4. Do you choose settings you know or do you have books of settings and plans of houses sitting around?
Some of my settings are familiar to me, for instance the Lake Mohave setting in Clear As Day. Others develop out of research, and some, like those for my fantasy works, from my imagination. I do like collecting pictures and researching as I develop the setting, and it never hurts to learn more, even if it is a place I have visited and know.
5. Where do you do your research? On line or from books?
I’ll research on line and in books, wherever I find the information I need. I love the ease of researching on the internet and the wealth of images and inspiration that a simple search can lead to. Research can also be a dangerous distraction, stirring up tempting new shinies and alluring plot bunnies.
6. Are you a draft writer or do you revise as you go along and why?
I try to write an initial rough draft first, with minimal editing along the way. I like the fast drafting I learned by participating in National Novel Writing Month. It helps keep me from getting completely bogged down by the editing bug before there’s a story to edit. I don’t write linearly, the story grows outwards, rather than forwards. Once there’s a rough draft, the rest of the process seems to be continual state of filling in and layering.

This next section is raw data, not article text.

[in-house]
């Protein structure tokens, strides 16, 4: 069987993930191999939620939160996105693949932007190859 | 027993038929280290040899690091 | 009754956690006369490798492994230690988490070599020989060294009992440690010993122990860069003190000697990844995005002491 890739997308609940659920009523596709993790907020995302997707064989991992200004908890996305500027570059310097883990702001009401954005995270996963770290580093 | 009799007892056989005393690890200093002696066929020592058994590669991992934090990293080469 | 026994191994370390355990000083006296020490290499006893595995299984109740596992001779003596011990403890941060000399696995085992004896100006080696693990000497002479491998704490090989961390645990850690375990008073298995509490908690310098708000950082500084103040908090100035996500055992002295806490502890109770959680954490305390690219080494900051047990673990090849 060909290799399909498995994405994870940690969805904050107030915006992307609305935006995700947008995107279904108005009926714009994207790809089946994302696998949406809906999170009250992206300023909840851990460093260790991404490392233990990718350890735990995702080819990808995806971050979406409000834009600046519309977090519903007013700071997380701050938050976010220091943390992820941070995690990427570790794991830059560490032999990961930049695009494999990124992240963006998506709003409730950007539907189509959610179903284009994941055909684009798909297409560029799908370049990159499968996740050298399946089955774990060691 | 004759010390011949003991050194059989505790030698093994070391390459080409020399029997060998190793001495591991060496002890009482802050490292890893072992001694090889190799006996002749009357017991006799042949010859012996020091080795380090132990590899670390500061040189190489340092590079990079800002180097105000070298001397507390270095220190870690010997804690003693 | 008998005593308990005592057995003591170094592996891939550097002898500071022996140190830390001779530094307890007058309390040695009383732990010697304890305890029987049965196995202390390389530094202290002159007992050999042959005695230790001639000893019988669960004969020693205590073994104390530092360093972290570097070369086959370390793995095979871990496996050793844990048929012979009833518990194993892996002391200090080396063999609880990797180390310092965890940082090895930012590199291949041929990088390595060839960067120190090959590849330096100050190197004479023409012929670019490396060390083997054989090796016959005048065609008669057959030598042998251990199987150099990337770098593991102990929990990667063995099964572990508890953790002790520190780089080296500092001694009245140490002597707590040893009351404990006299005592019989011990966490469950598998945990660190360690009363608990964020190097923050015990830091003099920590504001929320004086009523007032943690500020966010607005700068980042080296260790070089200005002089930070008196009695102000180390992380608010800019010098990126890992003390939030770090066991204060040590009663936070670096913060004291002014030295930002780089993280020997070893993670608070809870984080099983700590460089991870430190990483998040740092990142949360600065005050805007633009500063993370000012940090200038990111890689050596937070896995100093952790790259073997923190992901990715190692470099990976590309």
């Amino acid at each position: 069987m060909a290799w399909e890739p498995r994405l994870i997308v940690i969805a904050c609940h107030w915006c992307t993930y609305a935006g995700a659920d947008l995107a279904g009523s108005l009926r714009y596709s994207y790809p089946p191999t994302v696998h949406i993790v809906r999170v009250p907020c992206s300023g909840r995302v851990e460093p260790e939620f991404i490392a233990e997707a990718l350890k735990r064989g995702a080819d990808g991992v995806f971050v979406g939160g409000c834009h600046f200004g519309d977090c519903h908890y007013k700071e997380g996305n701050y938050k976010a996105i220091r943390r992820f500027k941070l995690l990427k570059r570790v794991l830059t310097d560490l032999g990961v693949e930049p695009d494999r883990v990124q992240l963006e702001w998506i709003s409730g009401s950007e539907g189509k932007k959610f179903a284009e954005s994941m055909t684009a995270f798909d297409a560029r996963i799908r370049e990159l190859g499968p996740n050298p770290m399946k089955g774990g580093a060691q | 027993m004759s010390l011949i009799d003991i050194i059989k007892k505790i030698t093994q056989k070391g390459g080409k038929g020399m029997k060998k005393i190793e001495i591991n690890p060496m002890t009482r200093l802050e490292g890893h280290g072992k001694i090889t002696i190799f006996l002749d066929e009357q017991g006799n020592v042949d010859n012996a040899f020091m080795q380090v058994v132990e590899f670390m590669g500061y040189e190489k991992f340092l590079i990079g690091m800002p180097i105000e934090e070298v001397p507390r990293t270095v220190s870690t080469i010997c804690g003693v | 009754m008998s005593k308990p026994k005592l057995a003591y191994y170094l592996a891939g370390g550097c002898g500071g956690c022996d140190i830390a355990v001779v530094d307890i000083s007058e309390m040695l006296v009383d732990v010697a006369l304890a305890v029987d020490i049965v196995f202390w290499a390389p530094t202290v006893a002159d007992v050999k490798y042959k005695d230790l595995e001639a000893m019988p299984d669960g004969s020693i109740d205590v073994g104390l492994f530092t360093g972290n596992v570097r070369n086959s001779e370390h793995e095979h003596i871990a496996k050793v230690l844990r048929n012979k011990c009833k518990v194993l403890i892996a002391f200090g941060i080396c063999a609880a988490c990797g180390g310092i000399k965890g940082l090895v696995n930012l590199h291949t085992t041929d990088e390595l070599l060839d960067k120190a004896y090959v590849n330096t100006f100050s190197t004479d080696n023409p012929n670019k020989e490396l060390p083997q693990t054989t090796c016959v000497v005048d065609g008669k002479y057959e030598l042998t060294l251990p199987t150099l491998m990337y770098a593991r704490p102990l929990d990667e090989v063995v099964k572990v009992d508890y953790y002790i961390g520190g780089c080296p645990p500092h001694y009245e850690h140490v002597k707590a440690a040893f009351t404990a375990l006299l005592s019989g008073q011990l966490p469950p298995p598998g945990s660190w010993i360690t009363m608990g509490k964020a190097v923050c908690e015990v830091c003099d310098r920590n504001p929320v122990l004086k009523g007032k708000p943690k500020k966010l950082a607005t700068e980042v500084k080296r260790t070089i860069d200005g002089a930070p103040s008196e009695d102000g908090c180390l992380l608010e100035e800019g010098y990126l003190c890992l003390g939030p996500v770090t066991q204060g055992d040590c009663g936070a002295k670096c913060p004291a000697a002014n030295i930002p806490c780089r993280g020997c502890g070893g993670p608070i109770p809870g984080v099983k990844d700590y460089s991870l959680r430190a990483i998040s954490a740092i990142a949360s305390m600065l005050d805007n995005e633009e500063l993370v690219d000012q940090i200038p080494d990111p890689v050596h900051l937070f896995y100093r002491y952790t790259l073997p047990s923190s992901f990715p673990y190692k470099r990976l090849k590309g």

Clear As Day is different from most of my other stories in that it did have several distinct draft stages. It began life as a first-person viewpoint short story focused on the scenic location and simple moment in time between two occasional lovers. Then, an experiment of expanding the little original story into a novella revised Kay’s viewpoint from first person to third. The biggest change was a challenge to add in Nate’s viewpoint, and once I did that, the story just blossomed into the full novel length it is now.
Thanks so much for letting me visit here today!
Bio: Babette James writes contemporary and fantasy romance and loves reading nail-biting tales with a satisfying happily ever after. When not dreaming up stories, she enjoys playing with new bread recipes and dabbling with paints. A teacher, she loves encouraging new readers and writers as they discover their growing abilities. Her class cheers when it’s time for their spelling test! She lives in New Jersey with her wonderfully patient husband and three extremely spoiled cats.
Facebook Page: https://www.facebook.com/BabetteJamesAuthor
Clear As Day is available at:
The Wild Rose Press– Paperback & eBook http://www.thewildrosepress.com/index.php?main_page=index&manufacturers_id=952
Amazon.com – Paperback & Kindle http://amzn.com/B007RN9STW
Barnes & Noble – Nook http://www.barnesandnoble.com/w/books/1109990576?ean=2940014230902
iTunes - http://itunes.apple.com/us/book/clear-as-day/id520200474?mt=11
Come fall in love at the river.